The Palm Beach Post from West Palm Beach, Florida on November 2, 1968 · Page 9
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November 2, 1968

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The Palm Beach Post from West Palm Beach, Florida · Page 9

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West Palm Beach, Florida
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Saturday, November 2, 1968
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Page 9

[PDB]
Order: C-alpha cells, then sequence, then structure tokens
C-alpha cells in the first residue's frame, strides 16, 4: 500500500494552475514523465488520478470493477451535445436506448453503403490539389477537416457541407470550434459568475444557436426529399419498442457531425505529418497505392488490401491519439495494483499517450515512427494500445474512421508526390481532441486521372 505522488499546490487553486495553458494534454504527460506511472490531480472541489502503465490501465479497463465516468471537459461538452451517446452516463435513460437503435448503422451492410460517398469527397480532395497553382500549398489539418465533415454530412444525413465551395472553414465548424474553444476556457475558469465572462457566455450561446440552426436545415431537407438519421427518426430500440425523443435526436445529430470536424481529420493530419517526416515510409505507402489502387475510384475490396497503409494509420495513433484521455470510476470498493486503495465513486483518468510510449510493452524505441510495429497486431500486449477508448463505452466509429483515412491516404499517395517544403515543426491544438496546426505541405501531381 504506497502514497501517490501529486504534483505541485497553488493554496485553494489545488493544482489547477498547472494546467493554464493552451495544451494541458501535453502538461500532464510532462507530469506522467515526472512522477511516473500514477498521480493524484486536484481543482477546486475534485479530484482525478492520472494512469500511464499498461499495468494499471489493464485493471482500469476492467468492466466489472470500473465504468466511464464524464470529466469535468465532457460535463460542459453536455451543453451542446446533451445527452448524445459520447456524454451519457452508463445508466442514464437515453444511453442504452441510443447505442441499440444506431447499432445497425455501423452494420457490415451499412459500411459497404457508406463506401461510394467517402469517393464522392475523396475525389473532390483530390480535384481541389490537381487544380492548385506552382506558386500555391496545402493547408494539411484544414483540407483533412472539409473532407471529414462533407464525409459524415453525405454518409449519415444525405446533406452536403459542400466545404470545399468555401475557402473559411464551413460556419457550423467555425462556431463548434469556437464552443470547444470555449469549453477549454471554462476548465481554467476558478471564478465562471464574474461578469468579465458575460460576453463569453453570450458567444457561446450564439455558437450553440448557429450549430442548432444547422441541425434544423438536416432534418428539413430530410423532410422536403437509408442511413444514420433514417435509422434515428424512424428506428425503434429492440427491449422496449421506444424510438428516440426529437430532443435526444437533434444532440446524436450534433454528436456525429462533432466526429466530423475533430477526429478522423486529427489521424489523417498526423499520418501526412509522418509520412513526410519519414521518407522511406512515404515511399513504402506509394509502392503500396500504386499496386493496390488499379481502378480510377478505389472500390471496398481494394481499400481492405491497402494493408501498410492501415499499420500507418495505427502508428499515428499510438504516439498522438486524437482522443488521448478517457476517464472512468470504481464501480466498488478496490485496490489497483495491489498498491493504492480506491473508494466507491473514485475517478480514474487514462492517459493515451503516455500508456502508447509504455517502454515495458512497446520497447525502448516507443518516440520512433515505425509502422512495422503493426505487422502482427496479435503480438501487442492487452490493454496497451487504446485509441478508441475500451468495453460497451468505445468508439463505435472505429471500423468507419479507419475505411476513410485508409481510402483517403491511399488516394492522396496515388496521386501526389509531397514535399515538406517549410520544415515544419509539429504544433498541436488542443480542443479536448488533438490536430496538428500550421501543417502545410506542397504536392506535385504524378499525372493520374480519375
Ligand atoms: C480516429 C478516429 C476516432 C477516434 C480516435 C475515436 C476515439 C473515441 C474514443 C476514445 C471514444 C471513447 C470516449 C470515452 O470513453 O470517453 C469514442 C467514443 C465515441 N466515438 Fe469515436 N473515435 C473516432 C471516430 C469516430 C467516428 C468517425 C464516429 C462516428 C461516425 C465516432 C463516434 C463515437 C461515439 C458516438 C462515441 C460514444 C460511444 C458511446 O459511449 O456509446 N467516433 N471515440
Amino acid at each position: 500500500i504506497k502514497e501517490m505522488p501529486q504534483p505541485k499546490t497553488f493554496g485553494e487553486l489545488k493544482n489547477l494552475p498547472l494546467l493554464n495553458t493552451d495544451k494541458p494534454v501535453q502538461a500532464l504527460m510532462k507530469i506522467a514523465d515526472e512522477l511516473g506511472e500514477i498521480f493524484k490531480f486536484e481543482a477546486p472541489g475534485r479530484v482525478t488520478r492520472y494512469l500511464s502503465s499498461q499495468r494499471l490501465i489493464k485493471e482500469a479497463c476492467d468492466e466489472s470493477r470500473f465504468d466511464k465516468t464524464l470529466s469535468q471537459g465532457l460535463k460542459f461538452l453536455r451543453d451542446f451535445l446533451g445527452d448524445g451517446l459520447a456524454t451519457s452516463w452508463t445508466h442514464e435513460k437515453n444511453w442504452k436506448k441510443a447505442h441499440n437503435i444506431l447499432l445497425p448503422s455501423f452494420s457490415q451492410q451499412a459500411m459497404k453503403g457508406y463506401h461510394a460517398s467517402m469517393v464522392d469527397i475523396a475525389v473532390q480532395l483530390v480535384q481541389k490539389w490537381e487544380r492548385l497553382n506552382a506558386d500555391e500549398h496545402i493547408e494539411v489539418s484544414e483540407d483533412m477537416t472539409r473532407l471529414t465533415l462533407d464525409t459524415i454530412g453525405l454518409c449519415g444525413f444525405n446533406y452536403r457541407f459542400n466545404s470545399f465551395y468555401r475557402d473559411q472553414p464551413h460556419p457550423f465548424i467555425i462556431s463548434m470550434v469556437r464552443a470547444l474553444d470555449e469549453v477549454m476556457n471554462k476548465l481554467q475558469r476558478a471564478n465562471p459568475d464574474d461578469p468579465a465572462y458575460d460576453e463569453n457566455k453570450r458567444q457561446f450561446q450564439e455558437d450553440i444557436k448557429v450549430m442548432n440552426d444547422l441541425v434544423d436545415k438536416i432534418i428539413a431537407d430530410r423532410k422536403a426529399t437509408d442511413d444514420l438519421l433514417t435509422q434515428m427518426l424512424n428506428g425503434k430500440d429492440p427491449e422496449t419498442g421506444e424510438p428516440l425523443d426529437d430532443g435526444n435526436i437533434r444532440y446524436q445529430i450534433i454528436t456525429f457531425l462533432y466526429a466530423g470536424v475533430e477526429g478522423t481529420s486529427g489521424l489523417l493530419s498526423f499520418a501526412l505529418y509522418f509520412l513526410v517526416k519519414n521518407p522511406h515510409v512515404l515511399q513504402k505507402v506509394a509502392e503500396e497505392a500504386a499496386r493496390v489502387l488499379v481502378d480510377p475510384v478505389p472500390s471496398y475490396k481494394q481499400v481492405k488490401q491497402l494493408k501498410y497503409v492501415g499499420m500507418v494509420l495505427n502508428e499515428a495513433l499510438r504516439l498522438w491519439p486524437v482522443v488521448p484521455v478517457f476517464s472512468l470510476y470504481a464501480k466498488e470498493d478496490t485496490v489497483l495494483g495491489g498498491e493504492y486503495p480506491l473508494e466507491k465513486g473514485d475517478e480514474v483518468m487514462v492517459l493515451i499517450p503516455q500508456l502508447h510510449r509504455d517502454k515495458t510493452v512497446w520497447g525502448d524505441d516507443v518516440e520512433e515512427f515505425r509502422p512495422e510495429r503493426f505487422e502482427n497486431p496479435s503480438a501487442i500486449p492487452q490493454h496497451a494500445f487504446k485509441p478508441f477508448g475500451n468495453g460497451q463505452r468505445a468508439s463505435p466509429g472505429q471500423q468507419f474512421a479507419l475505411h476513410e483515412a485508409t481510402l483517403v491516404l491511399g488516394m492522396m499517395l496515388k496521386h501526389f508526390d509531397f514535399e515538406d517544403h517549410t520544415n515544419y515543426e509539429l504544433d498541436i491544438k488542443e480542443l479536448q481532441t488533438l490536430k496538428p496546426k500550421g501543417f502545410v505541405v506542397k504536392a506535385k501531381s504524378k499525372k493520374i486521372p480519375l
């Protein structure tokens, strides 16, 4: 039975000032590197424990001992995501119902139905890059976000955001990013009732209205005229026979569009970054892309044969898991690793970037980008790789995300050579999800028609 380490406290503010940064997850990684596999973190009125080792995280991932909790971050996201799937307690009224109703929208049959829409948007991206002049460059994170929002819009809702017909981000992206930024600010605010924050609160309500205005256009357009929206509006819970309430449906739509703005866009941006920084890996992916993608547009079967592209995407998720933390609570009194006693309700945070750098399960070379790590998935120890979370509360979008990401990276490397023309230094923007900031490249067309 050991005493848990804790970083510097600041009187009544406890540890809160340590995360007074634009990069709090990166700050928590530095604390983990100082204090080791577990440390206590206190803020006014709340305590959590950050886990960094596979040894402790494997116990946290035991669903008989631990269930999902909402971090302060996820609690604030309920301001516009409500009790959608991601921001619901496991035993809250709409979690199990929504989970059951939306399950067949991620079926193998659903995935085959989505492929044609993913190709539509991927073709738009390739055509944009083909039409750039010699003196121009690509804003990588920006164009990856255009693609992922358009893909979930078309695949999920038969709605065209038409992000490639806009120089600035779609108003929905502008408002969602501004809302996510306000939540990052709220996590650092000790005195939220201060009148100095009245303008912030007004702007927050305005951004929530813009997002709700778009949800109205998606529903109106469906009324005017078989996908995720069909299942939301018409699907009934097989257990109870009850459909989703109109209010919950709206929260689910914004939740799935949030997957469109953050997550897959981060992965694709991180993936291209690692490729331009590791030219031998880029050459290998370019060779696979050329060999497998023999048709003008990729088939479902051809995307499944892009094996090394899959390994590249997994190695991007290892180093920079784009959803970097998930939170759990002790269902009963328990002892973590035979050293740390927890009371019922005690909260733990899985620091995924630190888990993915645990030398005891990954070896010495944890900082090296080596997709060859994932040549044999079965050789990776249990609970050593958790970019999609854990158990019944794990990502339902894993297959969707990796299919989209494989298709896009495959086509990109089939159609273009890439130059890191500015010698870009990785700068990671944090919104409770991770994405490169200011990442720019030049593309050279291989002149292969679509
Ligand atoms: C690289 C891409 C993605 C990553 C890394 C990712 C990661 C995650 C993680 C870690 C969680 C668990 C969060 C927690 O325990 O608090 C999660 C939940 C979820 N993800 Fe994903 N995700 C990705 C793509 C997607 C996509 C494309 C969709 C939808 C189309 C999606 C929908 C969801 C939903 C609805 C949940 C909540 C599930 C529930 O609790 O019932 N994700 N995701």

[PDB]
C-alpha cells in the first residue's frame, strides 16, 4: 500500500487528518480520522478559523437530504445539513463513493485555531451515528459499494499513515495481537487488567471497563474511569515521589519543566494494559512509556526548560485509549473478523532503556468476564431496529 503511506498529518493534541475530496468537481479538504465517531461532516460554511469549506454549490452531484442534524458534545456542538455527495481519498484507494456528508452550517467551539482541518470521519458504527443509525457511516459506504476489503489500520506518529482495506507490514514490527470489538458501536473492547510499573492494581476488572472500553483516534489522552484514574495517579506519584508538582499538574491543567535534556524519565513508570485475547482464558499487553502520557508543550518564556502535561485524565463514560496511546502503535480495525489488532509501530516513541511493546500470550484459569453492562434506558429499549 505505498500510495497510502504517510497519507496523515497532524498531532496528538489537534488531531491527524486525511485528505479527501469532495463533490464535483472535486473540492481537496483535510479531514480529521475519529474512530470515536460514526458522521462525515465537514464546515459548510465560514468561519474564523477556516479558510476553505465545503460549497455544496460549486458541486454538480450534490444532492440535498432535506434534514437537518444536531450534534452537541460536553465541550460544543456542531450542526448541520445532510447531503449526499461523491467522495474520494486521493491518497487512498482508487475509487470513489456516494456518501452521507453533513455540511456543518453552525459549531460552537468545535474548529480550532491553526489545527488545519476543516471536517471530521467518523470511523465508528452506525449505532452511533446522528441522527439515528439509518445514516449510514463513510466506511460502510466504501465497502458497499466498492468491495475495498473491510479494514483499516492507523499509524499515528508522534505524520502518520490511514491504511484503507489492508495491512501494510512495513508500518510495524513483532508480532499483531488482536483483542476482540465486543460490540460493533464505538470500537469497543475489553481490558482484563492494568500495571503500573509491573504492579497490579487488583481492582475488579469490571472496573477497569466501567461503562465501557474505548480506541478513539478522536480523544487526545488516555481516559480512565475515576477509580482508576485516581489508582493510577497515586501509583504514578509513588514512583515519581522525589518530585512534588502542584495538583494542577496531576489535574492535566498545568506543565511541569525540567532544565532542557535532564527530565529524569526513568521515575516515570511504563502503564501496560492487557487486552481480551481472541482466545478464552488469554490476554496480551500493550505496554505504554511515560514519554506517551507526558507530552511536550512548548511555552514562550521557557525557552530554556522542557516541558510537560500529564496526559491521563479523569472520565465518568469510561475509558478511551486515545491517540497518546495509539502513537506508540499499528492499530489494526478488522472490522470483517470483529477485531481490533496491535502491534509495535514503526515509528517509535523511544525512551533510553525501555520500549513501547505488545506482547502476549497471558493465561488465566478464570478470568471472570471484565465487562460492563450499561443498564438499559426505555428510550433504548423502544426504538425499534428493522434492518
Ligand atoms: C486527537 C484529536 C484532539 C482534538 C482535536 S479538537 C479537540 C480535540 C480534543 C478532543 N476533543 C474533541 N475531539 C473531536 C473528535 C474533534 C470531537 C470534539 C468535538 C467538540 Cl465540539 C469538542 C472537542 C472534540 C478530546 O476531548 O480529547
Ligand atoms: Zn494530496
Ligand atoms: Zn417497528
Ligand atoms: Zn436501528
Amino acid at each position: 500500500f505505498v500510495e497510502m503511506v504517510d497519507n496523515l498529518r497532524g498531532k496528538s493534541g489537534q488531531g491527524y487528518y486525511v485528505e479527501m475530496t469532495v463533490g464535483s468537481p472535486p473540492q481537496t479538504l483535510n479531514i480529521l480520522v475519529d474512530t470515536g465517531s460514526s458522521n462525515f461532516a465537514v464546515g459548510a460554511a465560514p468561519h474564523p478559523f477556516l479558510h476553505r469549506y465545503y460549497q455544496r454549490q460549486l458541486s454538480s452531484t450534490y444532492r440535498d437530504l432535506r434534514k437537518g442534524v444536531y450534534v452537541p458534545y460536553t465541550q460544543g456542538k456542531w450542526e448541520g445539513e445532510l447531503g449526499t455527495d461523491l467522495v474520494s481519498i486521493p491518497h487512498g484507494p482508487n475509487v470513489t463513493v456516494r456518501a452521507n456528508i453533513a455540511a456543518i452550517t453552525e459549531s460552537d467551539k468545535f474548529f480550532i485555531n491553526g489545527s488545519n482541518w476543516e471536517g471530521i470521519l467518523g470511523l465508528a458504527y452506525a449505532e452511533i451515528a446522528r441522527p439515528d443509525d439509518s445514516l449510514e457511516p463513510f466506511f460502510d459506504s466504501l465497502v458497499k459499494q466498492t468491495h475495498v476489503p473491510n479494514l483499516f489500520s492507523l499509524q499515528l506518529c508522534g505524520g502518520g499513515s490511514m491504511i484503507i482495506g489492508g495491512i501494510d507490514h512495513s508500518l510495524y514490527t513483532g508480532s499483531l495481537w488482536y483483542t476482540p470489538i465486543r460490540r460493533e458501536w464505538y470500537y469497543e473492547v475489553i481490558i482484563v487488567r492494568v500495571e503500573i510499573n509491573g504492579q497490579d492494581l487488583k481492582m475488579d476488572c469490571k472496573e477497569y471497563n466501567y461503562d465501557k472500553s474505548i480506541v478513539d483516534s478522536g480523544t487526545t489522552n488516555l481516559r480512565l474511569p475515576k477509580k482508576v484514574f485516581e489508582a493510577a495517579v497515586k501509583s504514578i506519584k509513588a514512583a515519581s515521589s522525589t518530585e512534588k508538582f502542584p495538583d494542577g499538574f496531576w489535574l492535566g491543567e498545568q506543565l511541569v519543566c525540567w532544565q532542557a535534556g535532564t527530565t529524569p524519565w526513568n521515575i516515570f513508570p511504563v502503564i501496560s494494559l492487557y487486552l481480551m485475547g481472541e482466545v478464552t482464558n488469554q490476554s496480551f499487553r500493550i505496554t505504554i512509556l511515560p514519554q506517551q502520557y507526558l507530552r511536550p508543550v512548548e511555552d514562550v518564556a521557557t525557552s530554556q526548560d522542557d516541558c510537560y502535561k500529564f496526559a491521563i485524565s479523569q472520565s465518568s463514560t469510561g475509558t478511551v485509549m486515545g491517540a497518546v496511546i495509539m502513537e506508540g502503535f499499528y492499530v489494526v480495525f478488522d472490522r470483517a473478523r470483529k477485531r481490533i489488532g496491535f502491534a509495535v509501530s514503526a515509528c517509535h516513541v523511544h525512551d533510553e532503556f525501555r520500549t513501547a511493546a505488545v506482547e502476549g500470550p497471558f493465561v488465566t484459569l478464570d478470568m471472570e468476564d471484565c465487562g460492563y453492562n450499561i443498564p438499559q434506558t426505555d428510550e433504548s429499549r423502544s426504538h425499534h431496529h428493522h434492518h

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Vested Interest gf; - 'f , Id I; i' - A J . J!" - .few, . .-J- . In Just Right Accessories For Here, Now DEAD GIVEAWAY It's an out-and-out romantic. An extravagantly lace-edged handkerchief is tucked into her pocket. It's the sort one used to throw in the way of suitors. More insights into the character of a dandy are the tuxedo vest of black broadtail by Mr. Fred, and the ruffle-fronted shirt. 3v Go Vest young woman! So say the fashion experts this fall. Whether it's hip length and casual or rib-cage short and decorated with beads and braid the vest is what updates the shirt and skirt to the most Here and Now fashion combo. The vest can create many different moods which is what fashion is all about today. You don't have to do a rain dance to get with the Indian beat just wear a beaded headband, fringed leather and a handkerchief in your vest pocket printed with symbolic Indian designs. Or follow the colorful ways of the gypsies with mixed prints, a scarf at the waistline, chains at the neck and many hued handkerchiefs spilling from the vest pockets. Perhaps you like the proper Victorian look. Create it with a tailored vest, stock shirt, Victorian rings and stick pins, and a formally embroidered and monogrammed Irish linen handkerchief. For the incurably romantic slip into a frilled shirt, the vest of a dandy and a whimsical lace jabot. The versatile vest is made even more so by the addition of a hanker-chief. Whether neatly folded or casually furled in a pocket, tucked into a cuff or gathered at the neck, it is undoubtedly fall's most vest-worthy accessory. I . t it i u L Dr. Brothers Says: Step-Parents Really Not Bad I ZZ25Zp3tt I FOR (WoMEN x ic r v t; v 1 VI .: ! Palm Beach Post-Times, Saturday, Nov. 2, 19689 WHAT FETTER USE The pocket (above) serves as a cache for an embroidered handkerchief. Ann Klein's casually vested knicker suit checked in gray and white was made with no fewer than four pockets. By DR. JOYCE BROTHERS " NEW YORK (NANA) Any. parent who has lived through. !the period of getting his children adjusted to his remarriage can sympathize with the situation of Jacqueline Kennedy Onassis. These parents who, either because of death or divorce, have been faced with the delicate problem of . introducing their children to -the new step-parent can best ' understand the slow and some- times painful process of bring-. ing the children to accept and respect their new spouse. The new Mrs. Onassis also has to cope with the criticism of the public, many people being reluctant to accept her remarriage, but as with any parent who remarries, her most crucial problem will be centered around helping her children adjust to their new stepparent. In myth and fairy tales, the figure of the wicked step-parent Is well-known. In these stories, the children were overworked or otherwise mistreated by uncaring stepparents. Step-mothers seem to be the biggest villains, as In "Snow White," and "Cinderella," perhaps simply because a mother Is naturally more intimately and immediately involved In the care and upbringing of the children. The step-father enjoys a less tarnished reputation, perhaps because he is able to limit his contact with his step-children. Part of the difficulties arise "out of the child's distorted the situation in real life may provoke little laughter. The step-parent who is trying his best to establish at least amicable relations with his new spouse's children may become discouraged and exasperated by the resistance he encounters. At times he may strongly resent the burden of patience and understanding which, as an adult, Is largely his, especially when the child seems to be Intent on sabotaging his new marriage. But the answer is not, of course, that the single parent should avoid remarriage he-cause of the possibility of adverse reactions and stubborn resistance on the part of his children. The single parent who, lonely and unhappy, becomes overly dependent on his children for emotional satisfaction, may he creating a detrimental relationship for both his children and himself. "Sacrificing all" for the children can be risky for what children say they want and what they really want can often be two very different things. While the child may appear to be highly dependent on the undivided love and attention of the single parent, he may profit from and happily, eventually, accept the parent's remarriage. For If the remarriage is satisfactory to his natural parent, the benefits of a stable and secure family situation for the child are invaluable. iii.u.3 j view of reality. He sees himself as the center of the world and may have difficulty understanding the behavior of adults without Immediately relating their actions to him. Thus, when a parent dies or divorces the other parent, the child may Irrationally feel that somehow he was to blame for the loss of his natural parent. This may strengthen his loyalty to the departed parent, as well as Increasing his feelings of guilt and an xiety. The child may also have difficulty understanding his single parent's need for adult companionship and a mature sexual relationship. He may see the parent's attachment to a new partner as unforgivable treachery and disloyalty to the absent natural parent and see It his responsibility to protect the interests of the departed parent. The older the child, the more resistance he is likely to prespnt to accepting his par ent's remarriage. While younger children may even eagerly push for a parent's remarriage, the older child may he highly suspicious and hostile towards any possible remarriage. Step-parents of the same sex of the step-child may be In for special difficulties, especially if the children are adolescents. Rivalry between teen-age sons and fathers and teen-age daughters and mothers Is natural, if the same-sex parent is a step-parent the conflict may be intensified. The theme of the difficulties of parents and suitors is a popular one for situation comedies, usually centering on (he problems of a single parent raising his family. While an audience may snicker at the "brattish" behavior of a child who has decided he doesn't like mother's new boyfriend, HARD-EDGED - Even the "leather girl" (left) has her feminine side. It shows in the ruffle-trimmed stock shirt she wears with her timely suede separates, and the handkerchief she weaK importantly in a pocket. And everything carries: a certain cachet. . . the understated neutral ton ed leather by Mallory, the designer "name'' handkerchief, the cool crepe shirt. She's Catered More Than 20,000 Parties She's Meant The Mostest To Many Hostesses a slim, athletic figure despite whenever the occasion arlsesl lip of a cream pitcher and it will never drip. When serving wine, wipe the rim of the bottle with a little candle wax and you'll never have to worry about' wine stains on the ancestral tablecloth. A warm, merry woman with ry tomatoes? For a Sunday Brunch Wedding, tempt your guests with thin crepes stuffed with mushrooms, an assortment of smoked fish and cheeses with fresh-baked Danish pastries and coffee. Lore Moser offers two tips for the at-home hostess: Put a little butter under the have a little courage to try something a bit unusual. Why fruit cup every time? Your guests can have fruit cup at home." Intead, Lore suggests such vegetable delights as zucchini stuffed with walnuts. In place of the usual mixed green salad, why not endives and cher For his most recent birthday, she arranged for i "Night In Italy" with a 20-foot pizza, eight-foot bottles of Chl-antl and a waiter dressed as a Roman soldier stood at the the temptations of the restaurant kitchen, Lore Moser bicycles to the Central Park tennis courts every day and plays for at least an hour. She Is married to insurance broker Charles Brenauer and loves giving him a surprise party By JEANNE SAKOL NEW YORK (WNS) Lore (pronounced Lorry) Moser has arranged more than 20,000 parties and is still smiling. An expert caterer and banquet manager of New York's famous Tavern-on-the Green in Central Park for the last 15 years, Miss Moser believes a successful catered party starts with advance planning. "For a big, Important party such as a wedding or a celebration banquet, you should start planning at least six months before the big event." The first thing to decide is where to hold the party and hook your space immediately. Otherwise, as many an amateur hostess discovers, the date of your parents' (iolden Anniversary or son's graduation may be fully booked at your favorite restaurant or ballroom. Then, consult immediately with the caterer. The two things you must know at the start Is how many people you wish to invite and approximately how much you want to spend. "Don't be coy about your budget," Lore Moser advises. "The caterer must have some idea of what you want to spend TU Cmnw4- C They Set Sail On Sea Of Matrimony :i i S ij n? M- 111 it before it's possible to suggest menus, decor and the little details that mean so much. Choose a caterer you trust and then put yourself in his or her hands." Important decisions include color scheme, party theme, food and flowers. At Tavern-on-the-tireen, Lore Moser recommends a color scheme such as pink-and white which is coordinated in table linen, candles, flowers and may extend to the little after-dinner mints that wind up the festivities. For a family party, the very young and the very old may be given special attention, such as a tiny wristlet of flowers for a four-year-old girl at her first party and perhaps an orchid corsage for a venerable aunt or grandmother as a special mark of respect. "Small details but they mean a lot," Miss Moser em-pnasized. Foremost on Lore's list of hostess don'ts are the following: DON'T seat married people together. They see enough of each other. DON'T have a picture of the engaged couple on a printed menu. DON'T allow the mastcr-of-ceremonies to banter with the musicians. DON'T differentiate between the head table and the others in terms of food or drink. For example, at some weddings, champagne is served to the bridal party only. This is in very bad taste. If the budget does net allow for champagne for all the guests, then don't serve It at all. DON'T plan a party that goes on for hours and hours. A short party that ends at Its height is most enjoyed and best remembered. As for food, Lore Moser said, "I wish everyone would forget about green pea?., and ly, published the shapeup story- Along with her proud list of lovely ladles, Miss Craig Is her own best advertisement. She's straight and narrow and tucked-ln turn and not a bit bunchy like those knotted lumps usually associated with women athletes. Also writer Jerome Weld-man (he does the exercises) and his wife Peggy, those two young beauties, Mrs. Carter Burden and Mrs. Frederic Byers 3d, Mrs. Cowles' handsome son, Charles; Bennett Cerf and Truman Capote. "The only reason they let me In," quoth Truman, "Is because I strap those weights on my ankles and do as I'm told." He's a love. Seated under the crystal chandelier In the Cowles dining room were Mrs. James Fosburgh In pale green, the forever-chic Mrs. John Sherman Cooper, wife of the senator from Kentucky, In something ravishing and rust-colored; Diana Vreeland of the fashion world In stark, soignee black, Mrs. Vincent Astor In gray and white wool, Mrs. Ste-phane Groueff In a white ult and hat, and Mrs. Peter Llnd Hayes with her hair pulled back In a cluster of curls. Arnold Scasst's dresses were all over the room on Mrs. Jules Stein, wife of the head of MCA (in black with coq feathers on the Jacket and hem), on Mrs. Mortimer Hall (In purple velvet embroidered lavishly In paillettes) and on Arlene Francis In covered-up gold lame. Mrs. Alex Lieberman was enjoying her finest hour in a stunning, glittering black sequin tunic over a slim black skirt and Kitty Carlisle tucked a napkin In her neck during dinner to keep from spotting her ravishing apple-green Mme. Ores dress, brand-new and worth a fortune. Of course the Mayor and Mrs. John V. Lindsay were there (Mrs. Lindsay in brocade), and so were Mr. and Mrs. George Backer (Mrs. Backer in heavy white crepe embroidered in brilliants at the yoke.) Mrs. Douglas, the mother of the bride, wore white brocade ensemble, and Mrs. John McCloy, the bride's aunt, wore deep red with a red bow In her hair. Others there were Mrs. Charles Hollerith In pink crepe, Mrs. Harcourt Amory In stiver, Mrs. Merrill Lindsay (Pat Coffin) in a short white beaded slip of a dress and Mrs. Kingman Douglass (Adele Astaire) In white and gold. Mrs. Gardner Cowles loaded her dining room with lissome ladles and about five lissome men, and then served a lunch guaranteed not to keep anybody that way. Not unless she or he buys a little book (just out and already in Its third printing) called "Miss Craig's 21-Day Shape Program for Men and Women." That, plus a couple of dumbbells, a couple of ankle weights, a small sponge rubber ball and the will to work at a series of step-by-step easy-to-do, easy-to-understand exercises half an hour a day, can go a long way toward making ordinary mortals as smooth, taut and shaped up as Mrs. Carter Burden, Mrs. Vincent Astor, Mrs. Charles Engelhard, Mrs. Mum Baker, Mrs. William Paley, Mrs. Bennett Cert and Mrs. Cowles, all lithe disciples of Marjorie Craig, head of Elizabeth Arden's body-beautiful department. Because Miss Craig can fit only so many clients Into her busy day, she was persuaded by Mrs. Cert to take her message to the people. Mrs. Cerf's husband heads Random House, which, not surprising BySL'ZY They had to put a king-size bed In the cabin when Mr. and Mrs. Andrew MacKenzie Hay sailed off to Europe on their honeymoon on the last voyage of the Queen Elizabeth. There was really nothing else to do, the groom being 6 feet 5 Inches tall. Mrs. Hay Is the former Sharman Douglas, daughter of Mr. and Mrs. Lewis Douglas of Tucson, Ariz., whOjW rapped in a princess dress of white moire sewed together by Arnold Scassl, married the tall Scotsman in the chapel of the Madison Ave. Presbyterian Church. The reception which followed in the Baroque Room of the Plaza was beautiful and easy and friendly and the speeches by Mr. Douglas, former VS. ambassador to the Court of St. James's, by Dr. David Hay, the bridegroom's brother, and hy the bridegroom himself were magnificent. Witty, too. The guests were distinguished, you'll be glad to hear. Mr. and Mrs. Ogden Phlpps and Mrs. Paul Warburg arrived together. Mrs. Phlpps looked wonderful In a red and gold brocade ensemble and Mrs. Warburg was a vision in silver and gray. ix. n LORE MOSER . Banquet Manager